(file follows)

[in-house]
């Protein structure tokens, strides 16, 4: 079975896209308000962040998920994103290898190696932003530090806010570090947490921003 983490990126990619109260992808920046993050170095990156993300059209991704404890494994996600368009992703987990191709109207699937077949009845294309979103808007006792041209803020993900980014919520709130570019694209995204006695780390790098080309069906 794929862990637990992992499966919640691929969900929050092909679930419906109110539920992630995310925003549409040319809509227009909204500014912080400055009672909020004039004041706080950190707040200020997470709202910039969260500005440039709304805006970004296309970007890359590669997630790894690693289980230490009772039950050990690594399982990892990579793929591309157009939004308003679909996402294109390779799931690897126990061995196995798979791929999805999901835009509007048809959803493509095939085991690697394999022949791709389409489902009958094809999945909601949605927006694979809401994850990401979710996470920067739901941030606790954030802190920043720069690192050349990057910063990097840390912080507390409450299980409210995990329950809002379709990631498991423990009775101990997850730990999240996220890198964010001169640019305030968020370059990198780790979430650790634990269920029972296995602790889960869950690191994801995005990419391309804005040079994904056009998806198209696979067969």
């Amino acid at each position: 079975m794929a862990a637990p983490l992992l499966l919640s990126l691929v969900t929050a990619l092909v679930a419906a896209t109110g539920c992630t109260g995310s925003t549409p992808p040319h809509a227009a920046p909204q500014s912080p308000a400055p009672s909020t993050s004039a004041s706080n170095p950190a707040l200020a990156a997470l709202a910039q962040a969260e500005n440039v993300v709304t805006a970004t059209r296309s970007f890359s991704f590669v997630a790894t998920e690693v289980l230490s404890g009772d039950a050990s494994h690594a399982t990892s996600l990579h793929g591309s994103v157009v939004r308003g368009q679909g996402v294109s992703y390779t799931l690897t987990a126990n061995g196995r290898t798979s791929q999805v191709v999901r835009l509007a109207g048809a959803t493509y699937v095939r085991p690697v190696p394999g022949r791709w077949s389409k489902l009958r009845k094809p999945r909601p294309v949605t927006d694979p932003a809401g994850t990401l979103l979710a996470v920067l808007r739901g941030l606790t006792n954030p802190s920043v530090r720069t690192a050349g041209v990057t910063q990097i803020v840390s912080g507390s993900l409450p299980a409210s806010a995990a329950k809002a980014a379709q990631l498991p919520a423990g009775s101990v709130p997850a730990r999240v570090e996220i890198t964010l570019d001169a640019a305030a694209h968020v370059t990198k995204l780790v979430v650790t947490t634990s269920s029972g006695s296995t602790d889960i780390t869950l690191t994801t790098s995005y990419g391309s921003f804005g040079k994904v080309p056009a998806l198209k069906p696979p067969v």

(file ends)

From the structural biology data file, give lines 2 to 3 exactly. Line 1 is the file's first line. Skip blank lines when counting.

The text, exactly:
């Protein structure tokens, strides 16, 4: 079975896209308000962040998920994103290898190696932003530090806010570090947490921003 983490990126990619109260992808920046993050170095990156993300059209991704404890494994996600368009992703987990191709109207699937077949009845294309979103808007006792041209803020993900980014919520709130570019694209995204006695780390790098080309069906 794929862990637990992992499966919640691929969900929050092909679930419906109110539920992630995310925003549409040319809509227009909204500014912080400055009672909020004039004041706080950190707040200020997470709202910039969260500005440039709304805006970004296309970007890359590669997630790894690693289980230490009772039950050990690594399982990892990579793929591309157009939004308003679909996402294109390779799931690897126990061995196995798979791929999805999901835009509007048809959803493509095939085991690697394999022949791709389409489902009958094809999945909601949605927006694979809401994850990401979710996470920067739901941030606790954030802190920043720069690192050349990057910063990097840390912080507390409450299980409210995990329950809002379709990631498991423990009775101990997850730990999240996220890198964010001169640019305030968020370059990198780790979430650790634990269920029972296995602790889960869950690191994801995005990419391309804005040079994904056009998806198209696979067969």
């Amino acid at each position: 079975m794929a862990a637990p983490l992992l499966l919640s990126l691929v969900t929050a990619l092909v679930a419906a896209t109110g539920c992630t109260g995310s925003t549409p992808p040319h809509a227009a920046p909204q500014s912080p308000a400055p009672s909020t993050s004039a004041s706080n170095p950190a707040l200020a990156a997470l709202a910039q962040a969260e500005n440039v993300v709304t805006a970004t059209r296309s970007f890359s991704f590669v997630a790894t998920e690693v289980l230490s404890g009772d039950a050990s494994h690594a399982t990892s996600l990579h793929g591309s994103v157009v939004r308003g368009q679909g996402v294109s992703y390779t799931l690897t987990a126990n061995g196995r290898t798979s791929q999805v191709v999901r835009l509007a109207g048809a959803t493509y699937v095939r085991p690697v190696p394999g022949r791709w077949s389409k489902l009958r009845k094809p999945r909601p294309v949605t927006d694979p932003a809401g994850t990401l979103l979710a996470v920067l808007r739901g941030l606790t006792n954030p802190s920043v530090r720069t690192a050349g041209v990057t910063q990097i803020v840390s912080g507390s993900l409450p299980a409210s806010a995990a329950k809002a980014a379709q990631l498991p919520a423990g009775s101990v709130p997850a730990r999240v570090e996220i890198t964010l570019d001169a640019a305030a694209h968020v370059t990198k995204l780790v979430v650790t947490t634990s269920s029972g006695s296995t602790d889960i780390t869950l690191t994801t790098s995005y990419g391309s921003f804005g040079k994904v080309p056009a998806l198209k069906p696979p067969v």